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5002 Case 7 Cheat Sheet by

Mechanical / MSK POC; trauma mechanism (whiplash - chair over head)


- Ongoing neck & back pain since "­whi­pla­sh" (hit overhead w/ chair) @ 15 y.o.
- Ongoing headaches & migraines
- Between shoulder blades under scapular
- Constant during the day & dull
- 3-4/10
- Remained same since onset
- Feels worse in the evening
- From Tx spine to base of head
- Stiff feeling
- Worst in the evening at 5/10
- Worse since started studying at uni & especially over the past few weeks
AF: Prolonged sitting & prolonged exercise
- RF: Stretching from side to side
- AA: Difficult to fall asleep (not waking due to pain)
- No headaches before accident at 15 y.o.
- No dizziness w/ headache
- Headaches are worse at the end of the day
- After initial injury: MRI of "­spi­ne" told a slight curvature; CT (brain) for concussion
- OCP (proge­sterone only) since 16 y.o.
- 10 units of alcohol / week
- Mother: had bowel & breast cancer
- Irregular & heavy menses

Physical Examin­ation Findings

General observ­ations
- Rounded shoulders
- Anterior head carriage
- Scapula protra­ction
- Toeing out on R
- Slight scapular protra­ction bilate­rally & winging on L

Clinical tests

- Cx ROM: 75° rot bilate­rally; 40° flex & ext; 50° lat flex bilaterally
- Tx ROM: 25° rot bilate­rally; 30° flex; 20° ext; 25° lat flex bilate­rally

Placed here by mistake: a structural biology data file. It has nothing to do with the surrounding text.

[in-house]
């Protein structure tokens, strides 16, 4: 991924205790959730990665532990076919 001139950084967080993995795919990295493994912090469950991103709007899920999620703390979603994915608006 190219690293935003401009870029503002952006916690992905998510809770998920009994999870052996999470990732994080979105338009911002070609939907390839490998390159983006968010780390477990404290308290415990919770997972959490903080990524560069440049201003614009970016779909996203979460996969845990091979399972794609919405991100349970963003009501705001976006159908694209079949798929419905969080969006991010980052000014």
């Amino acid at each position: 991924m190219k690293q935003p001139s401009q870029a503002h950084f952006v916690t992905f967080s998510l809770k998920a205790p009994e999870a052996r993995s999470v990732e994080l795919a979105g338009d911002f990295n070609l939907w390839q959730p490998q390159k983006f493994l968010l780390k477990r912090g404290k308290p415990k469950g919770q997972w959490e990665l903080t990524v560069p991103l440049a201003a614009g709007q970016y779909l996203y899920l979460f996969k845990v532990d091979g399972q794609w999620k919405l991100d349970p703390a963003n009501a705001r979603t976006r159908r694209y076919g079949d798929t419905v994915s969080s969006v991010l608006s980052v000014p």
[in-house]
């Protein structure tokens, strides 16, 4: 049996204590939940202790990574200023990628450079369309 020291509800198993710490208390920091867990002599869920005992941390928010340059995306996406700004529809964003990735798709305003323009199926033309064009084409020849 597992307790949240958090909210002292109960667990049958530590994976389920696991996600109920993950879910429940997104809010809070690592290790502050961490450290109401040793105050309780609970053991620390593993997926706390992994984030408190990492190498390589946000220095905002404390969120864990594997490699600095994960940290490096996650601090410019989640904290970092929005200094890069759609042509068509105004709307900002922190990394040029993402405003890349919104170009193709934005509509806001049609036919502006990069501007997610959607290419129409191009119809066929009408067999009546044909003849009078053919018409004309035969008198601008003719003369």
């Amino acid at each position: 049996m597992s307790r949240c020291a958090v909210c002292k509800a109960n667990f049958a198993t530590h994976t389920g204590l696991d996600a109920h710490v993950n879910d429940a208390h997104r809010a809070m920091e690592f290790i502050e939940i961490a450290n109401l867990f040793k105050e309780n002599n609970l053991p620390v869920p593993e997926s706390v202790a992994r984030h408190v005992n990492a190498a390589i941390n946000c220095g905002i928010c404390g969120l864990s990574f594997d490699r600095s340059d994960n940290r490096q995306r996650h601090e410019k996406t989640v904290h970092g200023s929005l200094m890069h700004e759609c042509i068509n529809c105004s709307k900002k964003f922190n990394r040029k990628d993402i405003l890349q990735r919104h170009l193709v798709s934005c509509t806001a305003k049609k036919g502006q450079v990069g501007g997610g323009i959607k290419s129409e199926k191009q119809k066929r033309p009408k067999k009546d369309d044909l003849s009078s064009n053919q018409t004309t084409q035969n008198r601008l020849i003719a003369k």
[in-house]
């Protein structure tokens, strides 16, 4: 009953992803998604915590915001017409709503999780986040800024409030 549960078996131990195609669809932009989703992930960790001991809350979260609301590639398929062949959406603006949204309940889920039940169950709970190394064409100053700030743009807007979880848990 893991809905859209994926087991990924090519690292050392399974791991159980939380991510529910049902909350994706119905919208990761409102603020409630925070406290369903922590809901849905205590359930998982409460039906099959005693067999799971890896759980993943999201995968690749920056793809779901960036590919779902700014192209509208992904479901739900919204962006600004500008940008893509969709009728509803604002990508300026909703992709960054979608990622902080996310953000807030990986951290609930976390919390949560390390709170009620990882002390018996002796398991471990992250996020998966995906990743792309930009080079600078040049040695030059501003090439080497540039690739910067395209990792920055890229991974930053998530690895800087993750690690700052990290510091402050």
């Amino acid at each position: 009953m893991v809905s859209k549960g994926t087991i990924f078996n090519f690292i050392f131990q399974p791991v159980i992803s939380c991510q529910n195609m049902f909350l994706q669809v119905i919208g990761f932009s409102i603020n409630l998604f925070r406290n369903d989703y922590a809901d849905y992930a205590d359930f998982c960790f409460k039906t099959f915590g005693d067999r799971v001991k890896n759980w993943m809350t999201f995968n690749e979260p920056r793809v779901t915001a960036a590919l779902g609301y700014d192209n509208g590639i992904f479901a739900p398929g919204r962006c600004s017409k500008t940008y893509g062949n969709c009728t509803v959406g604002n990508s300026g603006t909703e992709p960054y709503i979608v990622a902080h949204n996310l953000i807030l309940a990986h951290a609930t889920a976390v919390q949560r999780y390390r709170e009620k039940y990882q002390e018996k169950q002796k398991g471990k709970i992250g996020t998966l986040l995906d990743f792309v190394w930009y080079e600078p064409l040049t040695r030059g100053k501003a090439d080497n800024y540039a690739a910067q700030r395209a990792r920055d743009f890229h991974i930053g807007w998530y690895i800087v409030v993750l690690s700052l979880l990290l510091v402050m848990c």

Tx region exam
- Ott sign (measures ROM of Tx; identifies degene­rative inflam­matory process): flexion 2cm; ext 0cm
- R lev scap
- Subocc­ipitals bilat
- R rhomboids
- L scalenes
- upper traps bilaterally
- L Tx ES
- SCM bilaterally
- L masseter
Beighton's score (hyper­mob­ility): 2/9
Cx spine exam
- Max Cx compre­ssion: "­pre­ssu­re" at base of neck w/ RRE
- Cx distra­ction, Roo's, Bakody's: no change to symptoms
- Shoulder depression test: "­tight bilate­ral­ly"; no arm symptoms
Functional screen
- Poor scapula retraction
- Poor Tx ext on Wall Angel
- No winging on push up


Working diagnosis
- Chronic WAD
- Mechanical/MSK
- Chronic pain of 4 yrs
- Mechanism of injury: most likely caused axial compre­ssion, or an element of axial compre­ssion of Cx spine
→ dangerous mechanism of injuryw/ risk of unstable fracture & neurol­ogical compromise
- Canadian C-spine rule: would indicate immediate imaging & would not do any examination
→ pt should be kept still w/ their Cx spine immobi­lised & an ambulance called; hospital would x-ray, CT & MRI
Headache Hx
- Insuff­icient Hx
- Cannot suggest a working diagnosis
- Not uncommon for pts to have more than one type of headache
- Consider what exercises & functional management could be beneficial
- Co-man­agement w/ a health psycho­logist
Additional questions
- Is irregular & heavy period normal for pt & has it been checked?
- Is there something theft does in the evening that aggravates the HA specifically?
- Any side effects w/ OCP?
- Has period change since taking OCP?

Learning Outcomes

Presen­tation of common headaches & those important not to miss, & the important Hx questions that should be asked
Common headaches:
- Tensio­n-type: most common; dull, non-pu­lsating pain that's often described as a tight band around the head; mild-m­oderate intensity & not aggravated by physical activity
- Migraine: recurrent, mild-s­evere throbbing or pulsating pain, usually one side of head; often accomp­anied by Sx like nausea­/vo­miting, sensit­ivity to light & sounds (photo/phonophobia)
- Cluster: rare but extremely painful that occur in cluste­rs/­cycles; cause severe, piercing pain on one side of head, usually around eye or temple area; often accomp­anied by Sx like redness & tearing of the eye, nasal conges­tion, & restlessness